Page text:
Sacked for Sloppy Writing or a Victim of Political Correctness?
Congressional impasse over stopping loan interest rates from doubling isn’t the only cause célèbre within the higher education space: Up For Debate this time around is the legitimacy of demographic-specific programs like black studies and the due diligence required of higher education bloggers.
The Chronicle of Higher Education fired a paid blogger who wrote about her views on black studies programs, which she accused of supporting dissertations that were “a collection of left-wing victimization claptrap.” After initially standing behind blogger Naomi Schaefer Riley, a prominent higher-ed journalist, The Chronicle eventually dismissed her. The paper’s editor told Poynter, “Naomi did not appear to understand the need for doing even the most cursory research for writing an opinion piece, as she explained in her response to critics.” While Riley’s blog post urged readers to read the dissertations emerging from a black studies program at Northwestern University, she admitted she herself had not read the dissertations, relying on brief summaries of the projects instead.
Between Riley’s blog post going live and her dismissal seven days later, thousands of signatures were collected through a petition that took issue with The Chronicle “giving Schaefer Riley a platform in the preeminent academic news publication” and elevating “her attacks to legitimate scholarly critique.”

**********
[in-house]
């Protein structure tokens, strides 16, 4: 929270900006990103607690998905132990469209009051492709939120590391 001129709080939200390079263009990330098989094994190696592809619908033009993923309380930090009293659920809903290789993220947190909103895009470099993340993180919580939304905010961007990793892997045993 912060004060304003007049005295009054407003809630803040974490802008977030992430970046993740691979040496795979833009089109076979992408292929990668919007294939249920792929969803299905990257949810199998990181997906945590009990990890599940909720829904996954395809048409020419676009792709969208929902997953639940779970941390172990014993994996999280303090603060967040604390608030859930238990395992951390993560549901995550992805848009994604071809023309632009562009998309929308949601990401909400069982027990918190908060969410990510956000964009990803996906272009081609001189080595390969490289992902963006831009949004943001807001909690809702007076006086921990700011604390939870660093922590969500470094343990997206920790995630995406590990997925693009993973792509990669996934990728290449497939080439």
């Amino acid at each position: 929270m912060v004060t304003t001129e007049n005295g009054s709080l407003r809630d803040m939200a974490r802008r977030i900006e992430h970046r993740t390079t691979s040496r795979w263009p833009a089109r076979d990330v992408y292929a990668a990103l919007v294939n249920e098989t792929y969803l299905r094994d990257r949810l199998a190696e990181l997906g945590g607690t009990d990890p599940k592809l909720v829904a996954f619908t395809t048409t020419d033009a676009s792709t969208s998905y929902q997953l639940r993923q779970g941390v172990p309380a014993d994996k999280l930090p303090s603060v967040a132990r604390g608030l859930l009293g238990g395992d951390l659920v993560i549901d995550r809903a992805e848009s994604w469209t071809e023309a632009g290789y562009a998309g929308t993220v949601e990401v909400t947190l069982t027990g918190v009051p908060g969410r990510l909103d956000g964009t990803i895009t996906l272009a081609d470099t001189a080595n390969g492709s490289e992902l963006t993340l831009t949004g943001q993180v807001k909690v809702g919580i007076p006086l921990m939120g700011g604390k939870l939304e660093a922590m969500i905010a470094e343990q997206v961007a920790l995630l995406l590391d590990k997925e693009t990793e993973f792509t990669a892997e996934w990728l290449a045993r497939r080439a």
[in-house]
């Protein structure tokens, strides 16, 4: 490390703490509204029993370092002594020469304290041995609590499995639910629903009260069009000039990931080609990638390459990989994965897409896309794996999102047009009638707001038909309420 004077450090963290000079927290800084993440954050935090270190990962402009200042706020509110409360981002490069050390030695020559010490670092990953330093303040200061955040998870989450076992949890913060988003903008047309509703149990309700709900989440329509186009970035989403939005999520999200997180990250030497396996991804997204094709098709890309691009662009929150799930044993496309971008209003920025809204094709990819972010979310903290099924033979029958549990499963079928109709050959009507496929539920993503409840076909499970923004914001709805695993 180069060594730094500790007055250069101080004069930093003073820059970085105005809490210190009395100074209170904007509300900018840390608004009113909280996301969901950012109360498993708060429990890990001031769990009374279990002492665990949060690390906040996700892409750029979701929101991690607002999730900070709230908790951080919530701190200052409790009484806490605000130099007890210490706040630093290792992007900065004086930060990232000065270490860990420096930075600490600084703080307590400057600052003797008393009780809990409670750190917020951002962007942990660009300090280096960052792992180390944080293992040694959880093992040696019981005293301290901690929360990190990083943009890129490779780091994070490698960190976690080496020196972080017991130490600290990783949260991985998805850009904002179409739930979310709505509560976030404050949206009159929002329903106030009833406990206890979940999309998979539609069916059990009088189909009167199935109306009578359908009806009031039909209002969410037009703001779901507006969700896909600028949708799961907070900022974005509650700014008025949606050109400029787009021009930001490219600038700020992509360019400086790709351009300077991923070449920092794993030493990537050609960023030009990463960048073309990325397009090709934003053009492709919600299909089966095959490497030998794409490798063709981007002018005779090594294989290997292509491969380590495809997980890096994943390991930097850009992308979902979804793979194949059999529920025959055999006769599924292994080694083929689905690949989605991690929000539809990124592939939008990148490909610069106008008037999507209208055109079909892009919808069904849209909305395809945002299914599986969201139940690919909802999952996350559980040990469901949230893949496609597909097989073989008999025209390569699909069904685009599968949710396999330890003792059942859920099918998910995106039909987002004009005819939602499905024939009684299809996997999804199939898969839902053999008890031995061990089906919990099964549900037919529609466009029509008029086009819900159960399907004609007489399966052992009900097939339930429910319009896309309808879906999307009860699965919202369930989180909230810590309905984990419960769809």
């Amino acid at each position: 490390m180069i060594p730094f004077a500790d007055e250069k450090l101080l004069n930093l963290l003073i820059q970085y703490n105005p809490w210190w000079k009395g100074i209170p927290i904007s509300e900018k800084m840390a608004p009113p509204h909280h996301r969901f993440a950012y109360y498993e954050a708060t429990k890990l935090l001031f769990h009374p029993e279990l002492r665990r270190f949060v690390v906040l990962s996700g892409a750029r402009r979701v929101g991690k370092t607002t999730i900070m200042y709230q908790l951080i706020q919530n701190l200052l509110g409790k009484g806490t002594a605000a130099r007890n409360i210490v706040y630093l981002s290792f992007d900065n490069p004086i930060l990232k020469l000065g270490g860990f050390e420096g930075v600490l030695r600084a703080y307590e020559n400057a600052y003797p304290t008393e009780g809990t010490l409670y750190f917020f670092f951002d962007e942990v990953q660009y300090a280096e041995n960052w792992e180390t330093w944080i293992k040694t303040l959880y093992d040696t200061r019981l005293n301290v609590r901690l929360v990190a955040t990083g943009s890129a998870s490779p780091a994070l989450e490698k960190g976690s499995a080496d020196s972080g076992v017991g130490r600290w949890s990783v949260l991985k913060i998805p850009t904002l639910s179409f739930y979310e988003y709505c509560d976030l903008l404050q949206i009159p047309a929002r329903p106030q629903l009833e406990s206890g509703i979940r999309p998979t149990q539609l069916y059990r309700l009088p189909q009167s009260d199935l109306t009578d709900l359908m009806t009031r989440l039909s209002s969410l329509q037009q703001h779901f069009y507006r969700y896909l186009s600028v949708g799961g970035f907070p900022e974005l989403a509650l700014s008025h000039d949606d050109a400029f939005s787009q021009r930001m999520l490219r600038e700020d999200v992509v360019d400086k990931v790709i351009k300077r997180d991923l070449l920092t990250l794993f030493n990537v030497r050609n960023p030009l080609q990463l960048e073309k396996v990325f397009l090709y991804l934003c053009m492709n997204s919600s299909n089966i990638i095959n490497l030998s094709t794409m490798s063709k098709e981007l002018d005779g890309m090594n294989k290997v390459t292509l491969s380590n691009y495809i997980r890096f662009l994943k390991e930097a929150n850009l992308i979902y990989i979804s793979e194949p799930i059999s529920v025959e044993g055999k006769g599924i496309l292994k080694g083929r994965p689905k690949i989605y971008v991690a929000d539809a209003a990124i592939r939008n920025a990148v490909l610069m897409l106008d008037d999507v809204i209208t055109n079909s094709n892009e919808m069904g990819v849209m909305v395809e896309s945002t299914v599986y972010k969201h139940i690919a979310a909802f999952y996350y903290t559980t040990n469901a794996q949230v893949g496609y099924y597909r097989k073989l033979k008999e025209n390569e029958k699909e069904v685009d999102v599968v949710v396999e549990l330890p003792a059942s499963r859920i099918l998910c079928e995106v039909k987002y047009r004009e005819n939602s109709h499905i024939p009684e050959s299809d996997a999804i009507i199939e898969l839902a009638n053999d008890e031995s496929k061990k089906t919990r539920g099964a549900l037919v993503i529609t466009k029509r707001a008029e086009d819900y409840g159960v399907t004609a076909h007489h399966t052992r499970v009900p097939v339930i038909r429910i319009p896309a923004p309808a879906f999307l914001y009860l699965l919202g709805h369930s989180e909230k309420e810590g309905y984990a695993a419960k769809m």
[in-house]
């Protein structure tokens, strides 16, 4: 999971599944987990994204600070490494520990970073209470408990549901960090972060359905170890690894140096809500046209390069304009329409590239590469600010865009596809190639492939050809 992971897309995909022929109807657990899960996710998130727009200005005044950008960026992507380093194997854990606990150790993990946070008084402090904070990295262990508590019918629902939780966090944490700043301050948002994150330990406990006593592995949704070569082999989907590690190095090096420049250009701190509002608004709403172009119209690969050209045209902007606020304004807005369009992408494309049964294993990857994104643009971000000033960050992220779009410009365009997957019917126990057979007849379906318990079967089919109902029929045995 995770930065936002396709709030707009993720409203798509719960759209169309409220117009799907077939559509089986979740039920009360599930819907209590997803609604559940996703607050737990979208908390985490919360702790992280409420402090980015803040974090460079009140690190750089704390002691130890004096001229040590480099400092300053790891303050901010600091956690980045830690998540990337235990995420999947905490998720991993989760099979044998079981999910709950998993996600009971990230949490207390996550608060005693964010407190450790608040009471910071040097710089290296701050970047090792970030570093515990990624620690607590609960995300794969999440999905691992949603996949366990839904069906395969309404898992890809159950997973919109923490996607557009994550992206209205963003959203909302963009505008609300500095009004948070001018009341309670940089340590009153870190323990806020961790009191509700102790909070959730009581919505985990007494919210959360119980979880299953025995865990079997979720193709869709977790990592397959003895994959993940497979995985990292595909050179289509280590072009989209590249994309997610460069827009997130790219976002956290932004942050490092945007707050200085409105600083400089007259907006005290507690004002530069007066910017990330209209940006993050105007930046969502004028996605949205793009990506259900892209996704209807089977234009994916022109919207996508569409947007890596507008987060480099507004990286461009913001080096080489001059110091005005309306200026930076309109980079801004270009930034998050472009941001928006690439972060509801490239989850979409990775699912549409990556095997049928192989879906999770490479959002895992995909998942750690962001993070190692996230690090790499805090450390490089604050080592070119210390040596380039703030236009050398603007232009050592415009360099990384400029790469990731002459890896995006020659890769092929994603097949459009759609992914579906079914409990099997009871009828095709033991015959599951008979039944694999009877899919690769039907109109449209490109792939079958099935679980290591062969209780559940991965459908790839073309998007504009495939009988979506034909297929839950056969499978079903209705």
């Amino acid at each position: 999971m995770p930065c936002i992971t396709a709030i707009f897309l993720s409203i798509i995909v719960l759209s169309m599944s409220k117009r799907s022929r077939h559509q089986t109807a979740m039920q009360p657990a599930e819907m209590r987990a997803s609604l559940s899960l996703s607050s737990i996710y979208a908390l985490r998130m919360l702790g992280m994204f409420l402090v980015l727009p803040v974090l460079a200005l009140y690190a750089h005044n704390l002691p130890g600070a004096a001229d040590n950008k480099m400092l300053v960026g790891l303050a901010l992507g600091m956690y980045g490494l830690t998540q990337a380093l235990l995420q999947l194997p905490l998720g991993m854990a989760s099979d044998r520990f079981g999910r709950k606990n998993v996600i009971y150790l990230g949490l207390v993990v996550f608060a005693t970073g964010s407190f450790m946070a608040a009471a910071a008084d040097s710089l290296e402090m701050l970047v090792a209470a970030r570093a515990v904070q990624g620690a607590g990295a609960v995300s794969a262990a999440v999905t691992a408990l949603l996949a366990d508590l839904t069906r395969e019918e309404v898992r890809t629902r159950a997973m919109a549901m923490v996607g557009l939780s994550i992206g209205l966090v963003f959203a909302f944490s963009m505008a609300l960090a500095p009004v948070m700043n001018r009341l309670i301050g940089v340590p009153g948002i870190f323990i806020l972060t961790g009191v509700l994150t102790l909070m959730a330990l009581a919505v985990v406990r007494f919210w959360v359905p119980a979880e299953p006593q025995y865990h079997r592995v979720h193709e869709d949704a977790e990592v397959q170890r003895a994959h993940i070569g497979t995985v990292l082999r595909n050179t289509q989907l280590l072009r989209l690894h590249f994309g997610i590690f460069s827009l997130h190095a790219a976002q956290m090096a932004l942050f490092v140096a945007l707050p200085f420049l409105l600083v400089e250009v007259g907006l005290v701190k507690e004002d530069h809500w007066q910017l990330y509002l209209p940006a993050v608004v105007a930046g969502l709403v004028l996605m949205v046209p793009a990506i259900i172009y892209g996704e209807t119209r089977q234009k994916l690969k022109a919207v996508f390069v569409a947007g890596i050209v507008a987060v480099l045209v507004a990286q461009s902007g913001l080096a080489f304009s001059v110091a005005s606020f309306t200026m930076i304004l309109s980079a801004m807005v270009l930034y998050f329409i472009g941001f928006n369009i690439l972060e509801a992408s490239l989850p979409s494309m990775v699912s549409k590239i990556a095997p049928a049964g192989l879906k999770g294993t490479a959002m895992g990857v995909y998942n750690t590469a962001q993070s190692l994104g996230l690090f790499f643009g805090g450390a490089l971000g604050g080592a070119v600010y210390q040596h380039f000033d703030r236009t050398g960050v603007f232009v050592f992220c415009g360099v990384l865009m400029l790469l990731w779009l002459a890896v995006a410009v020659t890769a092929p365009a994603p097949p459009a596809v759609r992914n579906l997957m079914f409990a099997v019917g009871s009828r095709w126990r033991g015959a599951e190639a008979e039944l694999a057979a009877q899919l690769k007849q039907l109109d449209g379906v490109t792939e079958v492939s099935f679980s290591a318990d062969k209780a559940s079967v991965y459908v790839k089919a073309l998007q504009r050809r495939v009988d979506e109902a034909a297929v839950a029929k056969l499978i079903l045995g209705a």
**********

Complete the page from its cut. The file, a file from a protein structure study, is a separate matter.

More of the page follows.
In an opinion piece that appeared in the Wall Street Journal defending her blog post, Riley wrote, “Scores of critics on the site complained that I had not read the dissertations in full before daring to write about them—an absurd standard for a 500-word blog post. A number of the dissertations aren’t even available.”
In the same Poynter story, The Chronicle’s editor wrote:
She did not have to read dissertations before writing this blog post — in fact she couldn’t, since they are still in progress. But she could have done other things. As I said, we are open to publishing critiques of black studies that have more evidence to them than citing dissertation titles.
An editorial released by WSJ took The Chronicle to task for firing “Naomi Riley for doing what she was hired to do–provide a conservative point of view about current events in academe alongside the paper’s roster of mostly not-conservative academic bloggers.”
Was Riley dismissed for lazy writing or is the issue bigger than editorial due diligence? Did The Chronicle bow to public pressure instead of supporting a blogger who came down on the wrong side of a political issue? Is something else at play here? Chime in and give us your views.
This post originally appeared on EWA’s now-defunct online community, EdMedia Commons. Old content from EMC will appear in the Ed Beat archives.